Plastic is unnecessary and wasteful for banks' cards. Greener solutions are available. The time to cut the habit is now.
Go look in your wallet. It's full of bits of plastic you barely use. Am I right?
Inevitably, much of that plastic ends up in the ground or sea and ultimately in the human food chain. Sorry to break it to you but you probably eat one credit card's worth of plastic each week.
With the number of bank and banking-like options out there increasing, we have more cards than ever and yet increasingly use digital payment methods.
It's time banks, neobanks and other fintechs ditch this terribly wasteful and overtly-bad-for-the-environment habit.
While the numbers are hard to calculate accurately, data from 2018 points to there being c.164 million plastic debit, credit and pre-paid cards in the UK alone.
The amount of plastic used to produce banking cards every year is equivalent to the weight of 80 Boeing 747s, according to Thales, with about six billion individual cards created.
Despite the digital boom in payments, cards are still needed. And will be for years to come. It’s unlikely cards themselves will become irrelevant, or at least not for a long time.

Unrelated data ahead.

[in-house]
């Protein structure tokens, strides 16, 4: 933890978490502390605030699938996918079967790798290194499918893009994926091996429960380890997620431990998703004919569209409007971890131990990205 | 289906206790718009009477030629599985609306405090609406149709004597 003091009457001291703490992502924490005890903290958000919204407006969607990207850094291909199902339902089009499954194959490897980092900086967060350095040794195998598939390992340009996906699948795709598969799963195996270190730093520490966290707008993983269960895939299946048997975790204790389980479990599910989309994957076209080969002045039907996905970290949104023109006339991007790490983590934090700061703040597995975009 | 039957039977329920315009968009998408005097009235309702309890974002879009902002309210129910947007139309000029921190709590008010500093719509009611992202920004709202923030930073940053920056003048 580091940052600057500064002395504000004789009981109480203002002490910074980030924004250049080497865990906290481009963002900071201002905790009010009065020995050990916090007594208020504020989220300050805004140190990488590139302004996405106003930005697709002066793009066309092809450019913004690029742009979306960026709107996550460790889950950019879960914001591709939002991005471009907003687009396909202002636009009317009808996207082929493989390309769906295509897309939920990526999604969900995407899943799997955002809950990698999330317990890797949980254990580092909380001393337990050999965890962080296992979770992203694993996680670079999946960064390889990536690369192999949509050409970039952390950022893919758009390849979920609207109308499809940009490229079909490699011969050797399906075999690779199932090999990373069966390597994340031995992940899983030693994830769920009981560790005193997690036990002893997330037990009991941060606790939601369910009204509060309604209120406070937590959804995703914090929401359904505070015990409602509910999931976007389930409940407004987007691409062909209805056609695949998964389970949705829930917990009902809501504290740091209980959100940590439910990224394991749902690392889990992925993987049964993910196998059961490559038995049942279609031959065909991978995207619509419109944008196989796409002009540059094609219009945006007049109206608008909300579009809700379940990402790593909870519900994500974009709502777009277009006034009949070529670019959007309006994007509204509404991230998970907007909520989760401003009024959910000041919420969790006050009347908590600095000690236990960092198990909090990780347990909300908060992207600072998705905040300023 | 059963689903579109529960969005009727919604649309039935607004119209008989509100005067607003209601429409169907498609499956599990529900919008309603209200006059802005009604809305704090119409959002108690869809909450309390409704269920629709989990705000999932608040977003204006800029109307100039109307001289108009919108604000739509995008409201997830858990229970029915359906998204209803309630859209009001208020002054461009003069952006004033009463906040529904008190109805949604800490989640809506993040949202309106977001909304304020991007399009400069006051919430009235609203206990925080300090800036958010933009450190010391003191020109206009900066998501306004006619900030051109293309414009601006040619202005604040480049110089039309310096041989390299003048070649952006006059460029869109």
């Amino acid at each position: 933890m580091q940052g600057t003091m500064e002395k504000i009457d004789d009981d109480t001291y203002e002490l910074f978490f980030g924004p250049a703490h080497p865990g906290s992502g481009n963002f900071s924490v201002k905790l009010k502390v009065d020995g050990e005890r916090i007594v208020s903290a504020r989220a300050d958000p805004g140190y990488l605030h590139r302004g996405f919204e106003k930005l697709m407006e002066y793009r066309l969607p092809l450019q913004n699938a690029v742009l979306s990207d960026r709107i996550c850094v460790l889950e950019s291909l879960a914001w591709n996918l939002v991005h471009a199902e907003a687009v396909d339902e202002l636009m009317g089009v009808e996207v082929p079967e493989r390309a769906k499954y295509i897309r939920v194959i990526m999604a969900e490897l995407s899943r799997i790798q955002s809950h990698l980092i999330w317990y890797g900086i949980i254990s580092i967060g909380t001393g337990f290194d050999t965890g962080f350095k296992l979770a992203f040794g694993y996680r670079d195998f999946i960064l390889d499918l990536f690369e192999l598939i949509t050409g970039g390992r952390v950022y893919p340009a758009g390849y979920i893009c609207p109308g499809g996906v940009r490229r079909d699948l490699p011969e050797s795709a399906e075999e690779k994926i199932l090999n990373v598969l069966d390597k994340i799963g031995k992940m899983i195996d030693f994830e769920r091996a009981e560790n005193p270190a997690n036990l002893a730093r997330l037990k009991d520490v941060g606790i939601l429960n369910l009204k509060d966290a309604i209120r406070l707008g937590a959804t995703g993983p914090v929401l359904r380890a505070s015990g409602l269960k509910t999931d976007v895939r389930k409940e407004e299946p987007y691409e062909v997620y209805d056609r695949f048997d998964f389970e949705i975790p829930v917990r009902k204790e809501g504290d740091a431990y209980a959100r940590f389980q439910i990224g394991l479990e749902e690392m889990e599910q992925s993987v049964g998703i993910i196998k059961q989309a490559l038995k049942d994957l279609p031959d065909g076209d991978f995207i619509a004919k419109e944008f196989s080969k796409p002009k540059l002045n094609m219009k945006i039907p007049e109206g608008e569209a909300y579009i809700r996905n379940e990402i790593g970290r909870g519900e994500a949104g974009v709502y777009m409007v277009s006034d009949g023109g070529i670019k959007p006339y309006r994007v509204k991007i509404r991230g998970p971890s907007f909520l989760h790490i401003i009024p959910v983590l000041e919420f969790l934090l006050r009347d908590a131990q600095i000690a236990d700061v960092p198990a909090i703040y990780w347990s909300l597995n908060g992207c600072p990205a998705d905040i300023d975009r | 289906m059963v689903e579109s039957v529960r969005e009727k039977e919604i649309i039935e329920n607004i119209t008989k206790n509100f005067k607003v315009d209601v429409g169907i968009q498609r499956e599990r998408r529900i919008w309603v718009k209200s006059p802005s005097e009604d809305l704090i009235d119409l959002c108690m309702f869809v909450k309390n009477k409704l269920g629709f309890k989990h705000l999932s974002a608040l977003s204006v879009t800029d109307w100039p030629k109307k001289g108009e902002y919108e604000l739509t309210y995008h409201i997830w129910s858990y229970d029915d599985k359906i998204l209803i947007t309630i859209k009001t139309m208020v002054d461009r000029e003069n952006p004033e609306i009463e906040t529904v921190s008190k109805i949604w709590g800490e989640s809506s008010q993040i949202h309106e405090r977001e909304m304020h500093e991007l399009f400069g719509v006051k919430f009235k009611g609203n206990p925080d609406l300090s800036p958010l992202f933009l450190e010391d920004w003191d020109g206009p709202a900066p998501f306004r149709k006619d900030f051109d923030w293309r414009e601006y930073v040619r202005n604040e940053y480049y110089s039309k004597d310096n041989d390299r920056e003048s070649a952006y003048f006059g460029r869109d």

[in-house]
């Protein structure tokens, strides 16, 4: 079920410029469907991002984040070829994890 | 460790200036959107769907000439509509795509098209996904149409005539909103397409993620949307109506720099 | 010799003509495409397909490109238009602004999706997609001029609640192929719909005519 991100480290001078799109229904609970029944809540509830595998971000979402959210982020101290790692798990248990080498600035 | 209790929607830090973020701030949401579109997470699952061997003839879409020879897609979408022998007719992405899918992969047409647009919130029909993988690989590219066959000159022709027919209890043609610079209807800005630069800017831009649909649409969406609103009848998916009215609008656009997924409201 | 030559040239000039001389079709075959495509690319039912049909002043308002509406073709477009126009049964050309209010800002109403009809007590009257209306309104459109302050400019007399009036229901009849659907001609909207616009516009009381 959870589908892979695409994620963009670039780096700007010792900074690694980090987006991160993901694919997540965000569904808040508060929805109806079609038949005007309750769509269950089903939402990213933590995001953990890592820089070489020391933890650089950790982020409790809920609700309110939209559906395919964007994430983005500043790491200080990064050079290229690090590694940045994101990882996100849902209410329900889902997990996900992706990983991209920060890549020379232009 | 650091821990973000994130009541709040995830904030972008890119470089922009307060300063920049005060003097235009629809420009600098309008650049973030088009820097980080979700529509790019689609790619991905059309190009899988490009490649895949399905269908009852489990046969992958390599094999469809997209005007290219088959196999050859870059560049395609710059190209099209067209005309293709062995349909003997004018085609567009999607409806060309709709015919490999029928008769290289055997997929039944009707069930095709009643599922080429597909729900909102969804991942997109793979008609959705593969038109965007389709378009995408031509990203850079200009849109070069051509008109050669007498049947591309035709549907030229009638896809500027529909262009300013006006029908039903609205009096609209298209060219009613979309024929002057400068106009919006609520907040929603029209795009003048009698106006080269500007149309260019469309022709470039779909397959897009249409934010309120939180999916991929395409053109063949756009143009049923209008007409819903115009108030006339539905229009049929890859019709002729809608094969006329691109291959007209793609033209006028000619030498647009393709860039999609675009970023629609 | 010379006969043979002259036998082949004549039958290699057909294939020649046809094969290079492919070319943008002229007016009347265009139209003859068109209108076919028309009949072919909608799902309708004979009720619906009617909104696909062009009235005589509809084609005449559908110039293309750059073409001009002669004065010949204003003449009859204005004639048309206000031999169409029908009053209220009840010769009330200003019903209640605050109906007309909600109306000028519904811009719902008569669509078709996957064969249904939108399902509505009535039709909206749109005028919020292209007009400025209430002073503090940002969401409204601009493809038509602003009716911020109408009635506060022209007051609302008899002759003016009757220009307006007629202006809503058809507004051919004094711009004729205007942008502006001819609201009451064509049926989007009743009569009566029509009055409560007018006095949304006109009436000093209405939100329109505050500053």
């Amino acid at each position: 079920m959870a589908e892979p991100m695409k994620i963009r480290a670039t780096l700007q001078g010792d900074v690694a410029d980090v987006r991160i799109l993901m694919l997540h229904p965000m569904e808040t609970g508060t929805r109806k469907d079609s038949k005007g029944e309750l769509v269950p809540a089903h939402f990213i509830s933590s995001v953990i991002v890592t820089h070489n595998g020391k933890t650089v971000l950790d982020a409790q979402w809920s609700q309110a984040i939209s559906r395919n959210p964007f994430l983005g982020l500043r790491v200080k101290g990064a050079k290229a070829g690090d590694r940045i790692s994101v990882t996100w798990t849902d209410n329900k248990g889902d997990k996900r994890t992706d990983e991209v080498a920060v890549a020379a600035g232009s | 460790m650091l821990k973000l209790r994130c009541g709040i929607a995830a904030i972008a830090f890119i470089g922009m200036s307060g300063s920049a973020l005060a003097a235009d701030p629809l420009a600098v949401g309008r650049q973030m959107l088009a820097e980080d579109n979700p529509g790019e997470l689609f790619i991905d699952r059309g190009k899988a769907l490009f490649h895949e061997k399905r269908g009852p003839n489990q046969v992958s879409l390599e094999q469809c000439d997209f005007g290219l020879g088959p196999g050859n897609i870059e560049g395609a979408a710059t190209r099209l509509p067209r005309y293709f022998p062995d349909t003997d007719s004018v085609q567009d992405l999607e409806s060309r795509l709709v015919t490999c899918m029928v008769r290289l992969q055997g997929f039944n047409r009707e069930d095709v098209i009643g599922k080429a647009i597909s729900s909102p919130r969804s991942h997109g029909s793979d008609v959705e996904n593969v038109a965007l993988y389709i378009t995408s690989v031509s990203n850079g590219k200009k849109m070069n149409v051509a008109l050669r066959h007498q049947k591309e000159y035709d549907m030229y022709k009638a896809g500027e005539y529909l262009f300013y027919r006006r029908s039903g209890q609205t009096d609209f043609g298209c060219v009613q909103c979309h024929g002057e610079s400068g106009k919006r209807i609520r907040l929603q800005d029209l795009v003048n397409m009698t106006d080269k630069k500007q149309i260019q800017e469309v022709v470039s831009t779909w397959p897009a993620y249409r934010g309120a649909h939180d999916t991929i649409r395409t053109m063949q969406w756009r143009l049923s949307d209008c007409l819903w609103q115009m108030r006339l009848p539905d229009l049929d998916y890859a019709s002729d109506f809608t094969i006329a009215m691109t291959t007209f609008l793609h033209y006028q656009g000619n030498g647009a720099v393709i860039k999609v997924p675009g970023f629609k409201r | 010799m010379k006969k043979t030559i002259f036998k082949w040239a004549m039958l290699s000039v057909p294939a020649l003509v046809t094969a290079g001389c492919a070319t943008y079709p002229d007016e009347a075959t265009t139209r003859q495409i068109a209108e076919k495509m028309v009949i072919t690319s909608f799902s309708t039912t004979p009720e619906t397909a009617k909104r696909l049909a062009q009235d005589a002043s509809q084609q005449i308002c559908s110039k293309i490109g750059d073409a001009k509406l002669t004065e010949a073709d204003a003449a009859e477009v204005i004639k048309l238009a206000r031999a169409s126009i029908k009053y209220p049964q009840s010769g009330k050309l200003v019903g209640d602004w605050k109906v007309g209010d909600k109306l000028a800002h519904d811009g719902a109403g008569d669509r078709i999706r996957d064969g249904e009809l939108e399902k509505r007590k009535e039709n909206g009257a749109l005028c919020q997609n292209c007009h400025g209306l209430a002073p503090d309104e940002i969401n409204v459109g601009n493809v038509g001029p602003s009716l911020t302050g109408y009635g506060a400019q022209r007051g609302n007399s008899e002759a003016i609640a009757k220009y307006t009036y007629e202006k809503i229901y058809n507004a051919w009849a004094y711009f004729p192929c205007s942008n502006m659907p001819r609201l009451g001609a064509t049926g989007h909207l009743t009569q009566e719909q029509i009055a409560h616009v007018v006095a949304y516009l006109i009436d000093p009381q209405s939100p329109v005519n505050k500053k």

People like cards. They give merchants certainty and confidence as well as proving very effective as marketing tools for banks and fintechs. But there is a problem of increasingly bulging wallets and the plastic pollution they create as we move to become users of more banks and fintechs for differing purposes.
Although companies like Curve provided an effective solution, being an aggregator, of having one card physically and lots of virtual cards, this is not yet mainstream.
So what’s the solution? Recycling? Reducing the number of cards? Both have their place but some fintechs are going a step further and creating cards with a much lower environmental impact.
GoHenry made its first leap into the world of non-plastic cards with the launch of an 82 per cent bio-sourced non-petroleum-based polymer designed to break down in six months in May 2020.
Triodos was the first bank to make the step towards sustainable bank cards back in 2018. But many banks, including challenger fintechs, can be too cavalier with their use of plastic.
Since 2019, just 214 banks have signed up to the Principles for Responsible Banking, an initiative aimed at making the banking community more aware of the societal impact of plastic use, among other sustainability issues.
Using the rollout of new cards as a short term marketing tool rather than considering the inevitable journey of cutting up cards with a pair of kitchen scissors to their eventual journey to the landfill or ocean is nothing short of out of touch with emerging consumer preferences.
Cleary, these things take a while but it's time everyone else caught up.